The species is now known to occupy a rather extensive breeding range located mainly west of the Alleghenies and east of the Great Plains from southern Ontario and central New York southward to the northern parts of some of the Gulf States and Texas. It is, how. ever, decidedly local in its distribution over much of this range.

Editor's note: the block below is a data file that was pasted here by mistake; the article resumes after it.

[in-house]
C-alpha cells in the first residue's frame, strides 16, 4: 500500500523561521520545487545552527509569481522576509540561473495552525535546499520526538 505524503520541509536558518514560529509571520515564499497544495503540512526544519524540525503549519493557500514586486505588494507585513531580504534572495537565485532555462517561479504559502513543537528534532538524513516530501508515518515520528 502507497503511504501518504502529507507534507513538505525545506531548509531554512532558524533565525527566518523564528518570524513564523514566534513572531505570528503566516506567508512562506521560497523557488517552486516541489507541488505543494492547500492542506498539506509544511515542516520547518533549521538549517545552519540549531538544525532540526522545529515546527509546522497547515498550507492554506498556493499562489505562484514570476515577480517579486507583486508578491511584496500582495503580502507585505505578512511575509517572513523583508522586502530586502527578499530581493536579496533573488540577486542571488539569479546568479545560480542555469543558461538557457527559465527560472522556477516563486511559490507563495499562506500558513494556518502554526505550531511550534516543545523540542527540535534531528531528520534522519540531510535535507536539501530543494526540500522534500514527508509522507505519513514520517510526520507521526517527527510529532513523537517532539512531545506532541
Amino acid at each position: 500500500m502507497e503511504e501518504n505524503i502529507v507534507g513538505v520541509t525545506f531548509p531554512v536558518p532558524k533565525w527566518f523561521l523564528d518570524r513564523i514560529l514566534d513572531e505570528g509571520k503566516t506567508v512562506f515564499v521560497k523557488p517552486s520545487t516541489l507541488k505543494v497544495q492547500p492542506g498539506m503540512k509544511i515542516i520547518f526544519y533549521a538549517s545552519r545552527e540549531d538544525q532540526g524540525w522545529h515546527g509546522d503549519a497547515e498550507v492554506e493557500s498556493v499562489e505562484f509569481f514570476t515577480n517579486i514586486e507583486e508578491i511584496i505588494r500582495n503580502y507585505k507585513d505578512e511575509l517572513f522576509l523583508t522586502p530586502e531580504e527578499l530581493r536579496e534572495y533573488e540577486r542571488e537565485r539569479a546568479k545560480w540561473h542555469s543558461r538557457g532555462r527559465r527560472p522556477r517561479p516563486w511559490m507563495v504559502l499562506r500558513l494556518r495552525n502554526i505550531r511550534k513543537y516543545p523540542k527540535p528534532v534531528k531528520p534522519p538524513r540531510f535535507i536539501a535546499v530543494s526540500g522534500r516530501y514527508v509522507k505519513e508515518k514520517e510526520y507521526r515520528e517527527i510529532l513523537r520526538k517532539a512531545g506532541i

This warbler, a bird of the treetops in heavy deciduous woods, where its colors make it difficult to distinguish among the lights and shadows of the lofty foliage and against the blue sky, is well named cerulean! In his notes from central New York, Samuel F. Rathbun writes: “The type of growth to which the cerulean warbler is partial appears to be the rather open forests in the lowlands and often along some stream. During the nesting season, it will not be found to any extent in the better class of hardwood trees of the uplands; in fact, this warbler shows a strong liking for areas where large elms and soft maples and black ash are the dominant trees.” Verdi Burtch wrote to Dr. Chapman (1907) that near Branchport, N. Y., this warbler is “locally abundant in mixed growths of oak and maple with a few birch and hickory.” In other portions of its range, it is found in mixed woods of maples, beech, basswood or linden, elm, sycamore, or oaks. Frank C. Kirkwood (1901) found that, in Maryland, “the species has a decided preference for high open woods clear of underbrush. * * * The trees are principally chestnuts, with oaks, hickorys, tulip trees, etc.”